For those who didn’t pre-order a book and would like to buy one, please sign up for our newsletter (link below) and we’ll let you know when they’re ready to buy.
I was meaning to publish a thank you post on the blog earlier this week but I kept on falling asleep with the kids – knackered after pushing through August. And then I saw the pictures of Aylan Kurdi and I felt dumbstruck and deeply sad.
Feeling helpless, and somewhat hopeless, about the larger state of the world and at the same time hopeful for my own children makes me think about the big questions. What are we all doing here? How can I best use all the great good luck I’ve been given? What is my purpose in life?
I have wondered about this at different junctures in my life. When I was in primary school I wanted to save the world and be Prime Minister. At uni I thought my purpose was to create something of lasting value as an artist. And right now I think it’s to do my best to be kind. Kind to myself and others and the world. Years ago I would have thought that credo was lightweight or unambitious but the older I get the more it feels revolutionary. It’s one of those things that is elegantly simple, but if you look closely it’s actually really complex.
So we are getting doing our tax returns, writing mega lists of all the things left to do, taking the boys to swimming lessons, cooking, tidying, wiping up bits of boiled egg from the floor, donating money to refugee charities, going to work and coming home, writing blog posts… the stuff of a life we are very grateful for.
Avalon Darnesh is a sharmanic birthkeeper and mother, who is on a mission to support women so they can awaken their full potential.
Have you ever read a simple idea and been so struck by it that it stays with you forever? That’s how I feel about a lot of things that Avalon Darnesh says.
I am so grateful for her work, and it’s inspired me as we have been working on our picture book for new parents You’re Doing Great, Baby.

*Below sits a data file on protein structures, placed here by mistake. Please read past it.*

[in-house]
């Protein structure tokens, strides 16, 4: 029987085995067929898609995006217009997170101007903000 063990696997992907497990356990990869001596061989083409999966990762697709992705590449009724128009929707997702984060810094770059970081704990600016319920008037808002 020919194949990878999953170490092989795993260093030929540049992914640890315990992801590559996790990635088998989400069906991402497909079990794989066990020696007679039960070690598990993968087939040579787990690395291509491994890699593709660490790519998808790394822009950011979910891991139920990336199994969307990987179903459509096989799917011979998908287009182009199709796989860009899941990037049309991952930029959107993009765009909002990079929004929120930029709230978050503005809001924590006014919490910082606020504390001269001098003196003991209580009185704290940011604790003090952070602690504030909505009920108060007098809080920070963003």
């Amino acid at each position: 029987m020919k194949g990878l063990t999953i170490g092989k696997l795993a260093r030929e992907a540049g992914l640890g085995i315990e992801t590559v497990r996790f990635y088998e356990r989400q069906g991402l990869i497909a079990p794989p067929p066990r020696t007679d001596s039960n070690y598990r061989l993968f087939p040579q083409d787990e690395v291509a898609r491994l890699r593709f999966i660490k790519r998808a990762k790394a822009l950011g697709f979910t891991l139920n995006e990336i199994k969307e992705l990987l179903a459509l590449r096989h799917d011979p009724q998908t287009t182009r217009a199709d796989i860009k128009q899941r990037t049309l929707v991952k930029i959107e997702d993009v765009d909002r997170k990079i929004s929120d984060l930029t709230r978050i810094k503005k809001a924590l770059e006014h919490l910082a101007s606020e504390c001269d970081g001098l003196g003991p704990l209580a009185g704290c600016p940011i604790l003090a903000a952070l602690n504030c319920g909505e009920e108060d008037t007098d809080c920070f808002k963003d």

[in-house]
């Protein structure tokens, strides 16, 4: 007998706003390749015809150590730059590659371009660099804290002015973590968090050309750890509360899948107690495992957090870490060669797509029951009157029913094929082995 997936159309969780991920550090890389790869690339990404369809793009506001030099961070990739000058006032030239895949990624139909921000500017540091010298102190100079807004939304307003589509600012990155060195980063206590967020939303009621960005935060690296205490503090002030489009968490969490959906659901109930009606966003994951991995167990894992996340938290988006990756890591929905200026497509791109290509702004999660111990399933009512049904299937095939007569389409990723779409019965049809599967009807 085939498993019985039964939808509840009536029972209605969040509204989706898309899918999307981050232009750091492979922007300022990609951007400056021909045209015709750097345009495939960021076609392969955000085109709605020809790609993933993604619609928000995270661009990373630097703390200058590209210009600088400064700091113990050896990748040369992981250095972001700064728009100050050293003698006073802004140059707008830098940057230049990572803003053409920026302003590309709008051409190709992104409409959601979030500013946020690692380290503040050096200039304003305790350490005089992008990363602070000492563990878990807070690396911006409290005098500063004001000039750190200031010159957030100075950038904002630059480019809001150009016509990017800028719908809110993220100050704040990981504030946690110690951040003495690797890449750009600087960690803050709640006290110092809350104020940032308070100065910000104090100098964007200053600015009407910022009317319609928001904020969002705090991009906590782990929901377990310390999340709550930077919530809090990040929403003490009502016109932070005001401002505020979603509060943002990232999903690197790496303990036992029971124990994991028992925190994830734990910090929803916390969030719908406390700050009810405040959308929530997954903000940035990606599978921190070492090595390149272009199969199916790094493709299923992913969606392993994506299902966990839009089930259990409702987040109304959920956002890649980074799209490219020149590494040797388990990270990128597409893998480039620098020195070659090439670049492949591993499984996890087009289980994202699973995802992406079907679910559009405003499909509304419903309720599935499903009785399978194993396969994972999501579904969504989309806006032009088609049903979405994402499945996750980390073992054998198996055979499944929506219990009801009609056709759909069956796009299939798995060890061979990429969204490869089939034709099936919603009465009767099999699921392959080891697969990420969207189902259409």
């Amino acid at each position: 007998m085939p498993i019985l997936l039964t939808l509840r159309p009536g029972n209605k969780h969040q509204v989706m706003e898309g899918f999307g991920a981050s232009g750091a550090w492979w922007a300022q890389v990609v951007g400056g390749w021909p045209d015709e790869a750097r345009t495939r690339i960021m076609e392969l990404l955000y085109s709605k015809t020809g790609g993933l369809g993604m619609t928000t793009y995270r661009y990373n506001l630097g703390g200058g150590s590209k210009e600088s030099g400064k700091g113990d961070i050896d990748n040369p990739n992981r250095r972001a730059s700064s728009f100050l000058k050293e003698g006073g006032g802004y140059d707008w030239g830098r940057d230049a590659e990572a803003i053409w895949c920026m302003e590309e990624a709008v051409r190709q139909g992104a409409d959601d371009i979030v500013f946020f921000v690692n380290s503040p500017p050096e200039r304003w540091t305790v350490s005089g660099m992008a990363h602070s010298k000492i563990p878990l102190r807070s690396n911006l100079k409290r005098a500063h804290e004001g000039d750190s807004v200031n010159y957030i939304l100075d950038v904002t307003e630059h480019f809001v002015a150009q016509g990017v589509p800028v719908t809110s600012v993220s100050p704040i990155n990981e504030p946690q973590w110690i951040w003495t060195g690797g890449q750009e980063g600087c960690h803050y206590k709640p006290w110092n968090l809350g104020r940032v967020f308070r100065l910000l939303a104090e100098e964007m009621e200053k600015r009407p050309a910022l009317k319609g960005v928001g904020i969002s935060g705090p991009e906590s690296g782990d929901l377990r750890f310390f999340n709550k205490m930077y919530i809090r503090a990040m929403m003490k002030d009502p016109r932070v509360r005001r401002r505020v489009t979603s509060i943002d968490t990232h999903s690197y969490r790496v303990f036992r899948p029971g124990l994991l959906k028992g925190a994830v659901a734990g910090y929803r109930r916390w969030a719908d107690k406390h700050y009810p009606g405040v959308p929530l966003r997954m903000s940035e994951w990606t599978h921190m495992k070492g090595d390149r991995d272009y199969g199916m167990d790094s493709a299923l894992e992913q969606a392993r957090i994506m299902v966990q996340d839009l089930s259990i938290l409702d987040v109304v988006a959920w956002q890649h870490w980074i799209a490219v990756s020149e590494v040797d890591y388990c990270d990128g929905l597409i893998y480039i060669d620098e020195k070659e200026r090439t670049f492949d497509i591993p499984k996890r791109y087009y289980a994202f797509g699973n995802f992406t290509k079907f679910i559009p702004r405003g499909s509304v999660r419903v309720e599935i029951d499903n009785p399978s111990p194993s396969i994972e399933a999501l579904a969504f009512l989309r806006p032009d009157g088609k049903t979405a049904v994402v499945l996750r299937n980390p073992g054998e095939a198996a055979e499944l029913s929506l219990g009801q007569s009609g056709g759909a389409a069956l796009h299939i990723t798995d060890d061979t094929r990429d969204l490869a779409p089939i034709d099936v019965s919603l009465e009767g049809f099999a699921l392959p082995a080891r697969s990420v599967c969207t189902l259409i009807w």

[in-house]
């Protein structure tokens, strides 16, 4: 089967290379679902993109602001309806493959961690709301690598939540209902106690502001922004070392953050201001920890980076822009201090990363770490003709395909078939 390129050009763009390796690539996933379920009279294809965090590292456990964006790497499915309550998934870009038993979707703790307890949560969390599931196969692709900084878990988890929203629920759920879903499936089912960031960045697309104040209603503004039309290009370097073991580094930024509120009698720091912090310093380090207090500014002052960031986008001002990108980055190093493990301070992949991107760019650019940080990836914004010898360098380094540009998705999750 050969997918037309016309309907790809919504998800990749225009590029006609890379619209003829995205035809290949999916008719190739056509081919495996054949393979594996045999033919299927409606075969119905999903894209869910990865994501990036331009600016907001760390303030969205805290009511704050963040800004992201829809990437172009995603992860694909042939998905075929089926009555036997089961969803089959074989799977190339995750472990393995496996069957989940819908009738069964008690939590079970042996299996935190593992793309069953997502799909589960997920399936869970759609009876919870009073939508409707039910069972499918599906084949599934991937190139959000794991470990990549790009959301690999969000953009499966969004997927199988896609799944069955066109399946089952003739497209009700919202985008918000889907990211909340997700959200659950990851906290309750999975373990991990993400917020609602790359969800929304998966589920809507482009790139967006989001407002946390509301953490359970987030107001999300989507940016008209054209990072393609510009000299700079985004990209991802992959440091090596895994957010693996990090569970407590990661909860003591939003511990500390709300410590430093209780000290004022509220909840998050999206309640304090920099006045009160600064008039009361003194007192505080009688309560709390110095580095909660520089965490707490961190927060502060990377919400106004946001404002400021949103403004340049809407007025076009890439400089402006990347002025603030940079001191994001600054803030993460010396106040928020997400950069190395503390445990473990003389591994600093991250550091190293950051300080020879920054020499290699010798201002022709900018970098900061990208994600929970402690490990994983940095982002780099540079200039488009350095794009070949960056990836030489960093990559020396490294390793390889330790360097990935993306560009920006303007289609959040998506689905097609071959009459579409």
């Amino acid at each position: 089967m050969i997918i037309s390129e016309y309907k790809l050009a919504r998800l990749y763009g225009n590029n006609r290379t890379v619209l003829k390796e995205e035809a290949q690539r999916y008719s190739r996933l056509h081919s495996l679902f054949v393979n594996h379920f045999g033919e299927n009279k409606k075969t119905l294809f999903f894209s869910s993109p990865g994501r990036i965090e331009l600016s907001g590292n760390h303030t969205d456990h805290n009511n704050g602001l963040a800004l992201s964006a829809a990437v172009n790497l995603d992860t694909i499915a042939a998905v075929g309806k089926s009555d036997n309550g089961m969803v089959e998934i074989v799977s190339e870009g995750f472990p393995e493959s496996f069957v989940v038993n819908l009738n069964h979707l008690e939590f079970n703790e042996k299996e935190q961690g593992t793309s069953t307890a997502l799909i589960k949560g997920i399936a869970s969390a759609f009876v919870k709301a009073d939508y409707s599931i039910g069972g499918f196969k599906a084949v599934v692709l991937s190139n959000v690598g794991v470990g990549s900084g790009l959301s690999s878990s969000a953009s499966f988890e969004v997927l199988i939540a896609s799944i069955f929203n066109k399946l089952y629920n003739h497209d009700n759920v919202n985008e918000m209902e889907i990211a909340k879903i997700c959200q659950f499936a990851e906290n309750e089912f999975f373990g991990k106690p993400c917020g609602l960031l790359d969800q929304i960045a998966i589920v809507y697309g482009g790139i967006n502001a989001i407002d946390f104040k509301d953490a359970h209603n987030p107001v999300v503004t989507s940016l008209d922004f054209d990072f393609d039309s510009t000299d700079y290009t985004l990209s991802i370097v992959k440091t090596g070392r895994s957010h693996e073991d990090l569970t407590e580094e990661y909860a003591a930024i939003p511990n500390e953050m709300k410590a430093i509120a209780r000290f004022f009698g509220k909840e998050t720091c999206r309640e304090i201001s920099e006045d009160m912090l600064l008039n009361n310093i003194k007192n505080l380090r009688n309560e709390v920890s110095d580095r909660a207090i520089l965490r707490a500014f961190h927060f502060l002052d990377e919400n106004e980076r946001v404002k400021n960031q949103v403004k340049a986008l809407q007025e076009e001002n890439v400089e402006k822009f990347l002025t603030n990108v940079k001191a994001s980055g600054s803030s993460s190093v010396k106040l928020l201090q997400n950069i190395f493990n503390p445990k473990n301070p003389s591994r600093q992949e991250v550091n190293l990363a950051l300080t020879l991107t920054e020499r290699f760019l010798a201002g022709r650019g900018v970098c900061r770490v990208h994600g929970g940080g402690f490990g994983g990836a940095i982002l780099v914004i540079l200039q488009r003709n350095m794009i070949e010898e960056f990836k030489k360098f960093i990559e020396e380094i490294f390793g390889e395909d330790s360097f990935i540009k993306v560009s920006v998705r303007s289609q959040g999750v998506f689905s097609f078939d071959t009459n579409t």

The two biggest things I have learnt from her are:
Instead of putting your ‘parenting’ hat on, try just being yourself. It’s much more real and less energy.
If I’m in a funk or feeling angry, I visualise what my parenting hat looks like (e.g. stiff red velvet with a small brim), and visualise me putting on a totally silly beautiful hat instead (e.g. a floppy, felted purple hat with felted flowers on it).
Let nature be another parent to your child.
We are very lucky to have another guest post. This time by the lovely Shannon Taylor.
Shannon is a crafting, beginner vegie-patching, freelance writing mum of two, living with a muso hubby and a pug on Sydney’s northern beaches.
I don’t know about you, but I don’t think anything can really prepare someone for first-time parenthood.
You know you’ll be tired. You know it’ll be hard. You know you’ll be sore. You know you will feel like you don’t know what you’re doing. You know you’ll be crazy in love with your baby and will do anything for it.
But no matter how much you expected to be tired, sore and clueless, and despite being totally crazy-in-love with your new baby, nothing quite matches the utter culture-shock of having a child of your own.